This is where the story begins. Eric goes to a health service provider website to book an appointment and gets… a blank screen.
In addition to a terrifying amount of telemetry, Modern Health’s customer-facing experience is delivered using React and Webpack.
If you do not make digital experiences for a living, what happened is not obvious at all. All you see is a tiny fake loading spinner that never stops.
D’oh. This might be mere nuisance — or even laughable — in some situations, but not when someone’s health is on the line:
A person seeking help in a time of crisis does not care about TypeScript, tree shaking, hot module replacement, A/B tests, burndown charts, NPS, OKRs, KPIs, or other startup jargon. Developer experience does not count for shit if the person using the thing they built can’t actually get what they need.
This is the big smack of reality. What happens when our tooling and reporting — the very things that are supposed to make our work more effective — get in the way of the user experience? These are tools that provide insights that can help us anticipate a user’s needs, especially in a time of need.
Partisans for slow, complex frameworks have successfully marketed lemons as the hot new thing, despite the pervasive failures in their wake, crowding out higher-quality options in the process.
These technologies were initially pitched on the back of “better user experiences”, but have utterly failed to deliver on that promise outside of the high-management-maturity organisations in which they were born. Transplanted into the wider web, these new stacks have proven to be expensive duds.
There’s the rub. Alex ain’t mincing words, but notice that the onus is on the way frameworks haved been marketed to developers than developers themselves. The sales pitch?
Once the lemon sellers embed the data-light idea that improved “Developer Experience” (“DX”) leads to better user outcomes, improving “DX” became and end unto itself, and many who knew better felt forced to play along. The long lead times in falsifying trickle-down UX was a feature, not a bug; they don’t need you to succeed, only to keep buying.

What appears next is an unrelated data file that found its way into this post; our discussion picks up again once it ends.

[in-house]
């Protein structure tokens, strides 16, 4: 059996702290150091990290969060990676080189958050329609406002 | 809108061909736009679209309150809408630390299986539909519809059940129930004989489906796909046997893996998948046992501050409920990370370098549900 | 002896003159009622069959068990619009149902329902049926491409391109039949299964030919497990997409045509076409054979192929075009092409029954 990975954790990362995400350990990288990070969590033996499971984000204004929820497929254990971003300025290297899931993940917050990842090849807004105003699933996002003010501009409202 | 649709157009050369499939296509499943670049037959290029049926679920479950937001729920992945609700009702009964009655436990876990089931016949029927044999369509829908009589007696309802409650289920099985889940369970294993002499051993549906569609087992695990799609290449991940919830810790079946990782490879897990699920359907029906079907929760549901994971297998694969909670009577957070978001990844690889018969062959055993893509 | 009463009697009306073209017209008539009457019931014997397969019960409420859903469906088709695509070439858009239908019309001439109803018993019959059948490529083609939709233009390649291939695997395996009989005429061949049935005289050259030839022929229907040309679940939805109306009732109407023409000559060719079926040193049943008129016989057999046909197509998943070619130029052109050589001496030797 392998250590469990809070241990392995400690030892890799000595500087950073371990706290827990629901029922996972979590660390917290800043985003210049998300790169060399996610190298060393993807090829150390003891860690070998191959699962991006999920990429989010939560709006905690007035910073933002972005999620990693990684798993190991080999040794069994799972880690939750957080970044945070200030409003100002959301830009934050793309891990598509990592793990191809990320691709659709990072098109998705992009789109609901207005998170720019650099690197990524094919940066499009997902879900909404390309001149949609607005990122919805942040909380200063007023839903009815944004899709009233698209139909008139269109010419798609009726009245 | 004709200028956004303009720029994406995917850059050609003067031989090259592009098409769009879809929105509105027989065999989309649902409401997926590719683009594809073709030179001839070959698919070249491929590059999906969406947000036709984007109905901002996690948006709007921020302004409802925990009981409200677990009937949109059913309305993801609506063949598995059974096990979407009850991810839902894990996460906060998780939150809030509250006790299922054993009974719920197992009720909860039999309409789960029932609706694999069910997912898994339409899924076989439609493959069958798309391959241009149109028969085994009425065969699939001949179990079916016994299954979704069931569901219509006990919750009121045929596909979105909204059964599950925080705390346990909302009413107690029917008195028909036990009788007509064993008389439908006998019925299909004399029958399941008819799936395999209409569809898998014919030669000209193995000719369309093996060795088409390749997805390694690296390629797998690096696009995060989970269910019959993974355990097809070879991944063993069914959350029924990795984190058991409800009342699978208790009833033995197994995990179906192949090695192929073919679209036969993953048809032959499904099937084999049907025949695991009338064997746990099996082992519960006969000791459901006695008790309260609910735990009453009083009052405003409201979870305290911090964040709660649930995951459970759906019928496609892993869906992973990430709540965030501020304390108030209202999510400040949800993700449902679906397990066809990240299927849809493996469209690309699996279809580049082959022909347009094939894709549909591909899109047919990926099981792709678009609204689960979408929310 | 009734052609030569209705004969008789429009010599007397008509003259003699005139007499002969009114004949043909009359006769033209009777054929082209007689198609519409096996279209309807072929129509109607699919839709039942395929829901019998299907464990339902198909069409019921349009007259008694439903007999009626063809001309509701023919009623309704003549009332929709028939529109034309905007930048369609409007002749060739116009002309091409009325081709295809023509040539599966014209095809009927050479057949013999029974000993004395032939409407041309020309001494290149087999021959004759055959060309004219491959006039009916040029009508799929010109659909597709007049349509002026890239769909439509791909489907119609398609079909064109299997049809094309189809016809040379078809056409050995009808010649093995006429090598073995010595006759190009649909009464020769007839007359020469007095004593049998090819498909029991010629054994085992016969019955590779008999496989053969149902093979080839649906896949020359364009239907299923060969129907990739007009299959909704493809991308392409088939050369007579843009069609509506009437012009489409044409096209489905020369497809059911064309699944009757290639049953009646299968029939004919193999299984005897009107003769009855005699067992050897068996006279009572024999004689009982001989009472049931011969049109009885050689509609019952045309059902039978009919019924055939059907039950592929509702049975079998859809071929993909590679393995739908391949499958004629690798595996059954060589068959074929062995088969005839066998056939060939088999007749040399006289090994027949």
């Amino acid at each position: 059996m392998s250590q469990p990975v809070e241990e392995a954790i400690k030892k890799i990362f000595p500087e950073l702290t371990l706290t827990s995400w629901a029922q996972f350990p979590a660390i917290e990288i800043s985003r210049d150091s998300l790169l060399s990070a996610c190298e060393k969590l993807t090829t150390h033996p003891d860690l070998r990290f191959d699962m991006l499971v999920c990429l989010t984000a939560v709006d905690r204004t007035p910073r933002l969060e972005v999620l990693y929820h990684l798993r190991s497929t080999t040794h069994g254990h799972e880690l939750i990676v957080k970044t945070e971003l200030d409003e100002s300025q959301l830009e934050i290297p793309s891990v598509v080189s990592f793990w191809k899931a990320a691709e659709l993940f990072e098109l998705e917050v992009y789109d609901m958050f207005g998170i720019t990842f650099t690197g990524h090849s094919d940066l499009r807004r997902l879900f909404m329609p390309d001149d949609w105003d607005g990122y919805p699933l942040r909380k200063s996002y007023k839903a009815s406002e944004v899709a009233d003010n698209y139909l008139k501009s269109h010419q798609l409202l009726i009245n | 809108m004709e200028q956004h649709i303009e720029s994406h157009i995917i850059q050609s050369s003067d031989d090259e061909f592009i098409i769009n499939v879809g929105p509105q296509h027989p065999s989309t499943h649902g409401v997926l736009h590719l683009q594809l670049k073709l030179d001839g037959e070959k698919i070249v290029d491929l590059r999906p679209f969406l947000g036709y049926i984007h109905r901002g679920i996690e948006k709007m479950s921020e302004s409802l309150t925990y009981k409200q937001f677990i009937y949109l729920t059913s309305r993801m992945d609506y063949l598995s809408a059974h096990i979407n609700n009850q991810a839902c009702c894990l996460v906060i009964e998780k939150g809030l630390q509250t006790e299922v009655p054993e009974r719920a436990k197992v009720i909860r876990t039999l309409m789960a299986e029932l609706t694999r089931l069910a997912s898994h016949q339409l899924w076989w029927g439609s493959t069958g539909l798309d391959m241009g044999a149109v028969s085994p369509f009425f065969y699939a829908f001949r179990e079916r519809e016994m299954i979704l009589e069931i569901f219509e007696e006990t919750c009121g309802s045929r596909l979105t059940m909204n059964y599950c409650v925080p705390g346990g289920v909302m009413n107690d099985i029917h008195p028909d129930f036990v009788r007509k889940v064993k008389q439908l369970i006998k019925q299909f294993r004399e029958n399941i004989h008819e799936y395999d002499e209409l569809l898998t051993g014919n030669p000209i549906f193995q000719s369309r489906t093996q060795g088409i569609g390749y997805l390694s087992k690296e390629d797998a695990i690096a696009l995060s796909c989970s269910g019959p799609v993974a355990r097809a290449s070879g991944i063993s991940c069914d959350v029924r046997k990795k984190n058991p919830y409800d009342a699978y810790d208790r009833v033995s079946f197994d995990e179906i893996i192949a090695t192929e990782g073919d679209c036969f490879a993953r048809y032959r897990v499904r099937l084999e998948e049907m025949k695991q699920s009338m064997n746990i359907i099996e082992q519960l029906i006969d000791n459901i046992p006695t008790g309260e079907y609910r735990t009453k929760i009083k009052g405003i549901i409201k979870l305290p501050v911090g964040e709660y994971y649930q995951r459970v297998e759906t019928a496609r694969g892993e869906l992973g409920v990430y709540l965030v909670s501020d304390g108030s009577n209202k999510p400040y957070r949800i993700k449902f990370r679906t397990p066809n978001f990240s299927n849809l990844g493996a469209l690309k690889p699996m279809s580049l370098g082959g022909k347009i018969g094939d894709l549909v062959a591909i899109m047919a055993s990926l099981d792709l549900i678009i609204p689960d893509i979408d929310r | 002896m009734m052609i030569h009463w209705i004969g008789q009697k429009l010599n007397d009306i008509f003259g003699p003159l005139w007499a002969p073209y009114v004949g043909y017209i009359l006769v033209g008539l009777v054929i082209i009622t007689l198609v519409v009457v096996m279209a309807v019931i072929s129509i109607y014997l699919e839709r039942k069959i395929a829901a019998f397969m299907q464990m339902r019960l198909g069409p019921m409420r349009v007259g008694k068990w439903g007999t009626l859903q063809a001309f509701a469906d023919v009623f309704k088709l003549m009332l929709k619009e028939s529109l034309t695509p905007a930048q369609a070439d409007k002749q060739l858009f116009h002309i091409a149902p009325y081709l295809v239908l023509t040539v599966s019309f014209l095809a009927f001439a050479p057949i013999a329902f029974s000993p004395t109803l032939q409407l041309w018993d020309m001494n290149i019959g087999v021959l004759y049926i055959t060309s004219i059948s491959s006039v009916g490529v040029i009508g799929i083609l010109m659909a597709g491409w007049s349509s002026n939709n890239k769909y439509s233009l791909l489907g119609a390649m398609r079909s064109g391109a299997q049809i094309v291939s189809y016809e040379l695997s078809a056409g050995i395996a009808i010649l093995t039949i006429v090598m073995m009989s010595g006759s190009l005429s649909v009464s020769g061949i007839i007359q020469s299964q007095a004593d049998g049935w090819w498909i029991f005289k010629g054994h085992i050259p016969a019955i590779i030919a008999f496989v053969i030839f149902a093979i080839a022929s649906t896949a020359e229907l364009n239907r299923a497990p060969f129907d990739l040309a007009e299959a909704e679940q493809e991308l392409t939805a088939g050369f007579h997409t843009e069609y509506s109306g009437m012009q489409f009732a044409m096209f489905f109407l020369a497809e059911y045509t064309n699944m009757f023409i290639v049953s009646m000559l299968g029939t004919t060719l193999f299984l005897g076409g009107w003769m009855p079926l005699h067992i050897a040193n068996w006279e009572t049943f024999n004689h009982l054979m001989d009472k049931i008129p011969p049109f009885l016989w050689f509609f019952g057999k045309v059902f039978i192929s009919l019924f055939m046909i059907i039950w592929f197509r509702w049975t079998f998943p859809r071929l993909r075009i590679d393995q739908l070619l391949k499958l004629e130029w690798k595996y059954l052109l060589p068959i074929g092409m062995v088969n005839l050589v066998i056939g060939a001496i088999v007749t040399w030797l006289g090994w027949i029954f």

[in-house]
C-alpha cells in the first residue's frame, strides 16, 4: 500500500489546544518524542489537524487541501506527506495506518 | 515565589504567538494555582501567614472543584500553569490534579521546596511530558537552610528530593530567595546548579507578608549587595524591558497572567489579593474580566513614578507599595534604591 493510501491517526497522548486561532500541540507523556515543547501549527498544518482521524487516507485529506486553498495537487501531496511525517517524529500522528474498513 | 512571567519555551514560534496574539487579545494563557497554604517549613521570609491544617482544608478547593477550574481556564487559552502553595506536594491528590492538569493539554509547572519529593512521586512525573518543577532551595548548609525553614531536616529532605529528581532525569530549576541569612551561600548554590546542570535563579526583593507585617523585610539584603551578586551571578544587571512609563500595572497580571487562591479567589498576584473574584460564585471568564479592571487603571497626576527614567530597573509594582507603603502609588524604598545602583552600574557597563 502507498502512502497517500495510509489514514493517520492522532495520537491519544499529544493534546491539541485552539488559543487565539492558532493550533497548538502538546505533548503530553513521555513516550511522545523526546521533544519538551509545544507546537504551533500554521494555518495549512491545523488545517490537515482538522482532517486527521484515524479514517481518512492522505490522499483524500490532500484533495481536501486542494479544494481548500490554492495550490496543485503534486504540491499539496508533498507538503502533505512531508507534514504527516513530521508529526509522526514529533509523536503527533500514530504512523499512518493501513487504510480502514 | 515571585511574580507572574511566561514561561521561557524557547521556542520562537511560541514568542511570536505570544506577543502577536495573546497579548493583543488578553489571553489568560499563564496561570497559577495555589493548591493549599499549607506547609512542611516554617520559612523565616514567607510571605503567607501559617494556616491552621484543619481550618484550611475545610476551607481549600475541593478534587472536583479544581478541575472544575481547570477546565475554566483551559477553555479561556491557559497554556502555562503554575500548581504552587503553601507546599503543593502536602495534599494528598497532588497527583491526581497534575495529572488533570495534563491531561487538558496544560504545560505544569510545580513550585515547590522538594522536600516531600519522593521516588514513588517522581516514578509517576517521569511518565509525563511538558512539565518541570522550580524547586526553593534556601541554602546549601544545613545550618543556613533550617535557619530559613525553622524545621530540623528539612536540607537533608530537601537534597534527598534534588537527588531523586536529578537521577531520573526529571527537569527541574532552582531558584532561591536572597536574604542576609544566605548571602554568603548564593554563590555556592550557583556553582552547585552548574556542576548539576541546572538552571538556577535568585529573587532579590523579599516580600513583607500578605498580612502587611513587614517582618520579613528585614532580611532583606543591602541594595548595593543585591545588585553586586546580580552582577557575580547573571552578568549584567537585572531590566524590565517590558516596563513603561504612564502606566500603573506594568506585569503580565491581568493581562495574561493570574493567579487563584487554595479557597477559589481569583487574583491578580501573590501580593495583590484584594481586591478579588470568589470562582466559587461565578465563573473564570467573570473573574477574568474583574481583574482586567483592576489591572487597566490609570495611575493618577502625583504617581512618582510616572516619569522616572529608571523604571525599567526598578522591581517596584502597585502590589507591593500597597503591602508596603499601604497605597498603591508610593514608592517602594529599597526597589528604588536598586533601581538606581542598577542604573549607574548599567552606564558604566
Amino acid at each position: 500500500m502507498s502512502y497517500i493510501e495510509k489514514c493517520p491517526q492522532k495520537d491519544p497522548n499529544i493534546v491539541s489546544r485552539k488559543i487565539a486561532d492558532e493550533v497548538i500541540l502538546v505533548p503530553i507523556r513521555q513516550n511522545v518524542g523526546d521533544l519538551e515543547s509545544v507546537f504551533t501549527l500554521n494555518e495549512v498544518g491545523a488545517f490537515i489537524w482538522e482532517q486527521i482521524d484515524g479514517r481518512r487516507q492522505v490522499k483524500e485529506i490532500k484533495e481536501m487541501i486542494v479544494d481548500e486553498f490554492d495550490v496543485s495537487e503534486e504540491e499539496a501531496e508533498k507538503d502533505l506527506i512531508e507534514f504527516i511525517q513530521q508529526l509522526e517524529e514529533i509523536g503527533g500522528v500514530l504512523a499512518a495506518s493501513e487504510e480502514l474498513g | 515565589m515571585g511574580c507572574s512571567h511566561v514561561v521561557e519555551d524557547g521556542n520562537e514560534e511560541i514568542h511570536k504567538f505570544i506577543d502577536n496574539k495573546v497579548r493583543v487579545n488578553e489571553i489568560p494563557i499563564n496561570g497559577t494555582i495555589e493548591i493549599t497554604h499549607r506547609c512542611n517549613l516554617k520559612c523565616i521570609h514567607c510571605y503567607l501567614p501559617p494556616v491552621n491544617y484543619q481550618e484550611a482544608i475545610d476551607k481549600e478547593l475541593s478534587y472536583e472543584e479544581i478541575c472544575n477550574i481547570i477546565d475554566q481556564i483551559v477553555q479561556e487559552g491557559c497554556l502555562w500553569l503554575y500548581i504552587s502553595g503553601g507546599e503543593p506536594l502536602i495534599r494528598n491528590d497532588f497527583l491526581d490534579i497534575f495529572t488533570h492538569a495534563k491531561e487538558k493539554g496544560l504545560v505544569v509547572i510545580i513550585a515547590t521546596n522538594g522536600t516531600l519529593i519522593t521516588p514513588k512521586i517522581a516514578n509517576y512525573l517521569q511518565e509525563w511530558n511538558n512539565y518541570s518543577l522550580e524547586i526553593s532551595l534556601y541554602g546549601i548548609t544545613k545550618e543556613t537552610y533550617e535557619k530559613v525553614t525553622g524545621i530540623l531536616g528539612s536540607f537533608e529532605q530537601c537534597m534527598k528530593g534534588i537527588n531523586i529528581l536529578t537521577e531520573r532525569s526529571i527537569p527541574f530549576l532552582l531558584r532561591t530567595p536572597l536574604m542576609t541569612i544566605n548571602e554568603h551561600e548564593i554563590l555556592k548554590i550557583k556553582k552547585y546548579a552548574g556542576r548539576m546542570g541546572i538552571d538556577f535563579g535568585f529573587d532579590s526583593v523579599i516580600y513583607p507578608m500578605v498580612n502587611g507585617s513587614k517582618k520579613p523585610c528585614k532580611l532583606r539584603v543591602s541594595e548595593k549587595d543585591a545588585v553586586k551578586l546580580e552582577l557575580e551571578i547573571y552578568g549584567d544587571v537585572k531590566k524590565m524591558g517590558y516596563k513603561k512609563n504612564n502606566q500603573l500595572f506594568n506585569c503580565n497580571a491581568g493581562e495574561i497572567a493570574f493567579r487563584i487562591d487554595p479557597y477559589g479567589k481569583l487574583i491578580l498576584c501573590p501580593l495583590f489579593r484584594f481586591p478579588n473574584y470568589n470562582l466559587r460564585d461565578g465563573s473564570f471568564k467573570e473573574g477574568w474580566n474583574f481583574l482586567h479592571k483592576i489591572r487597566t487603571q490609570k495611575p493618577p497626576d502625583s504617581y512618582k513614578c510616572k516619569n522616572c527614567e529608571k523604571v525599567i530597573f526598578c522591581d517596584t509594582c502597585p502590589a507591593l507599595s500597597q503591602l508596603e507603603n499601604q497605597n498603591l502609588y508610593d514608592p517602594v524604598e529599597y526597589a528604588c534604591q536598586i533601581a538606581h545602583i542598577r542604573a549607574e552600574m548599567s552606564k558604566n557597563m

As marketing goes, the “DX” bait-and-switch is brilliant, but the tech isn’t delivering for anyone but developers.
Tough to stomach, right? No one wants to be duped, and it’s tough to admit a sunken cost when there is one. It gets downright personal if you’ve invested time in a specific piece of tech and effort integrating it into your stack. Development workflows are hard and settling into one is sorta like settling into a house you plan on living in a little while. But you’d want to know if your house was built on what Alex calls a “sandy foundation”.
And let’s acknowledge that not everyone has a say in the matter. Many of us work on managed teams that are prescribed the tools we use. Alex says as much, which I think is important to call out because it’s clear this isn’t meant to be personal. It’s a statement on our priorities and making sure they along to user expectations.
Let’s alow Chris to steer us back to the story…
So, maybe your app is built on React and it doesn’t matter why it’s that way. There’s still work to do to ensure the app is reliable and accessible.
If I block resources from
transitionToOnboarding();— that ain’t gonna work.
Maybe it’s worth revisiting your workflow and tweaking it to account to identify more points of failure.
So here’s an idea: Run your end-to-end tests in browsers that have popular content blockers with default configs installed.
Doing so may uncover problems like this that stop your customers, and indeed people in need, from being stopped in their tracks.
Good idea! Hey, anything that helps paint a more realistic picture of how the app is used. That sort of clarity could happen a lot earlier in the process, perhaps before settling on development decisions. Know your users. Why are they using the app? How do they browse the web? Where are they phsically located? What problems could get in their way? Chris has a great talk on that, too.